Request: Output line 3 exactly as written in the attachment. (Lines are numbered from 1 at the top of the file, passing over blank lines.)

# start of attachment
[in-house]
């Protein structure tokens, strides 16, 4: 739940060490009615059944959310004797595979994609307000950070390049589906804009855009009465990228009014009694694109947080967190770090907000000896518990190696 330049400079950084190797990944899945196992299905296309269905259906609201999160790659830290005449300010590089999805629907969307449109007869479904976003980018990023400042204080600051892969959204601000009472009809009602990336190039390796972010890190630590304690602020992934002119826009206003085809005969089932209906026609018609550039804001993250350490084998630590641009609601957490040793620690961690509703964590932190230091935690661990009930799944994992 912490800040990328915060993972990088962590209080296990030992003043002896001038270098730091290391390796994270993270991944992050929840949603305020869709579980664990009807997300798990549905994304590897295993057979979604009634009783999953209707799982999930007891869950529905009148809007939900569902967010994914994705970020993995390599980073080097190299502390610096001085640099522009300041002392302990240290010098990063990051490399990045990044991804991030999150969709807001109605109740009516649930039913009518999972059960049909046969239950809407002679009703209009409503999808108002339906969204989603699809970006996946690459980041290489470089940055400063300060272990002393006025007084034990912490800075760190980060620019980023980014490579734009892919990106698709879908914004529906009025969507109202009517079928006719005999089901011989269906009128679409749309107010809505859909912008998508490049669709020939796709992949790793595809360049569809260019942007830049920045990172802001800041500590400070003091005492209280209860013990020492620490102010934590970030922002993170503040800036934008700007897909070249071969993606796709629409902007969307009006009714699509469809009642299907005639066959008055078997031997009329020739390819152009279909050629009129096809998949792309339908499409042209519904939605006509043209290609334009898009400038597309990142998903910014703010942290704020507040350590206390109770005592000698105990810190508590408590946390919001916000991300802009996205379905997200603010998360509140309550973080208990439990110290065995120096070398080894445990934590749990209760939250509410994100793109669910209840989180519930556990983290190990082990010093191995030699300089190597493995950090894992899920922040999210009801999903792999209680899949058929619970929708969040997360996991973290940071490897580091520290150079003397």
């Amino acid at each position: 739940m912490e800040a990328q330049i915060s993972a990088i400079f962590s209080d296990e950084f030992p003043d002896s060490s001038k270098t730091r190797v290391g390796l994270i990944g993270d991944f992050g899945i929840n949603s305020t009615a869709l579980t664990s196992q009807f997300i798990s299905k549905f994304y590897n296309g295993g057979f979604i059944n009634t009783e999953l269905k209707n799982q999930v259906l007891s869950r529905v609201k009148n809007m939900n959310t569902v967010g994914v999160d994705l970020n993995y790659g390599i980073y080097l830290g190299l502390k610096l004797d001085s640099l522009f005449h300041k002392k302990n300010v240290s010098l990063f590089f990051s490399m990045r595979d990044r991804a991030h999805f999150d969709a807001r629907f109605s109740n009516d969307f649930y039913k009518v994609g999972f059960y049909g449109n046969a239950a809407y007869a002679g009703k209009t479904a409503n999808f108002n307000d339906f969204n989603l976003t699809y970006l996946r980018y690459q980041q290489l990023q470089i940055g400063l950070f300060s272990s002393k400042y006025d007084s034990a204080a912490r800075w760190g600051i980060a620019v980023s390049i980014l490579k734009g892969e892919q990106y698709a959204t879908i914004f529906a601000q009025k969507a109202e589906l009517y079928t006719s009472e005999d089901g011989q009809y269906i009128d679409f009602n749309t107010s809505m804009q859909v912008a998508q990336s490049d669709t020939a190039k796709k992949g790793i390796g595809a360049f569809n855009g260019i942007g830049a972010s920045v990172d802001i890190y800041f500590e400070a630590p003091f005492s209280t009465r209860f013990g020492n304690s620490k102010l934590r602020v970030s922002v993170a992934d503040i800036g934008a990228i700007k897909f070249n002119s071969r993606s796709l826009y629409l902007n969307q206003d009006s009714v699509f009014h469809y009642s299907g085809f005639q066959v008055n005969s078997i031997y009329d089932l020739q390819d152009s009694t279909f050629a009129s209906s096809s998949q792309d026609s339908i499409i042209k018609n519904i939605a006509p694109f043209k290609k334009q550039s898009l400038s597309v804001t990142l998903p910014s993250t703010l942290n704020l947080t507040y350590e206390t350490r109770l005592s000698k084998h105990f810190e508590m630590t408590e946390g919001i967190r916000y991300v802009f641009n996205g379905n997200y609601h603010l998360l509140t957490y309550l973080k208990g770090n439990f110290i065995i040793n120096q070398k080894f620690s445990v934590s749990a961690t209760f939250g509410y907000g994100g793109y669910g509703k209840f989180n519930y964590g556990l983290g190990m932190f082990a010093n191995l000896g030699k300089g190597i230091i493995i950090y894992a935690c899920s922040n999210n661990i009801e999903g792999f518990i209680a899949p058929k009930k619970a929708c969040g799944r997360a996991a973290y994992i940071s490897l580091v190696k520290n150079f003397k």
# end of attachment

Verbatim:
């Amino acid at each position: 739940m912490e800040a990328q330049i915060s993972a990088i400079f962590s209080d296990e950084f030992p003043d002896s060490s001038k270098t730091r190797v290391g390796l994270i990944g993270d991944f992050g899945i929840n949603s305020t009615a869709l579980t664990s196992q009807f997300i798990s299905k549905f994304y590897n296309g295993g057979f979604i059944n009634t009783e999953l269905k209707n799982q999930v259906l007891s869950r529905v609201k009148n809007m939900n959310t569902v967010g994914v999160d994705l970020n993995y790659g390599i980073y080097l830290g190299l502390k610096l004797d001085s640099l522009f005449h300041k002392k302990n300010v240290s010098l990063f590089f990051s490399m990045r595979d990044r991804a991030h999805f999150d969709a807001r629907f109605s109740n009516d969307f649930y039913k009518v994609g999972f059960y049909g449109n046969a239950a809407y007869a002679g009703k209009t479904a409503n999808f108002n307000d339906f969204n989603l976003t699809y970006l996946r980018y690459q980041q290489l990023q470089i940055g400063l950070f300060s272990s002393k400042y006025d007084s034990a204080a912490r800075w760190g600051i980060a620019v980023s390049i980014l490579k734009g892969e892919q990106y698709a959204t879908i914004f529906a601000q009025k969507a109202e589906l009517y079928t006719s009472e005999d089901g011989q009809y269906i009128d679409f009602n749309t107010s809505m804009q859909v912008a998508q990336s490049d669709t020939a190039k796709k992949g790793i390796g595809a360049f569809n855009g260019i942007g830049a972010s920045v990172d802001i890190y800041f500590e400070a630590p003091f005492s209280t009465r209860f013990g020492n304690s620490k102010l934590r602020v970030s922002v993170a992934d503040i800036g934008a990228i700007k897909f070249n002119s071969r993606s796709l826009y629409l902007n969307q206003d009006s009714v699509f009014h469809y009642s299907g085809f005639q066959v008055n005969s078997i031997y009329d089932l020739q390819d152009s009694t279909f050629a009129s209906s096809s998949q792309d026609s339908i499409i042209k018609n519904i939605a006509p694109f043209k290609k334009q550039s898009l400038s597309v804001t990142l998903p910014s993250t703010l942290n704020l947080t507040y350590e206390t350490r109770l005592s000698k084998h105990f810190e508590m630590t408590e946390g919001i967190r916000y991300v802009f641009n996205g379905n997200y609601h603010l998360l509140t957490y309550l973080k208990g770090n439990f110290i065995i040793n120096q070398k080894f620690s445990v934590s749990a961690t209760f939250g509410y907000g994100g793109y669910g509703k209840f989180n519930y964590g556990l983290g190990m932190f082990a010093n191995l000896g030699k300089g190597i230091i493995i950090y894992a935690c899920s922040n999210n661990i009801e999903g792999f518990i209680a899949p058929k009930k619970a929708c969040g799944r997360a996991a973290y994992i940071s490897l580091v190696k520290n150079f003397k």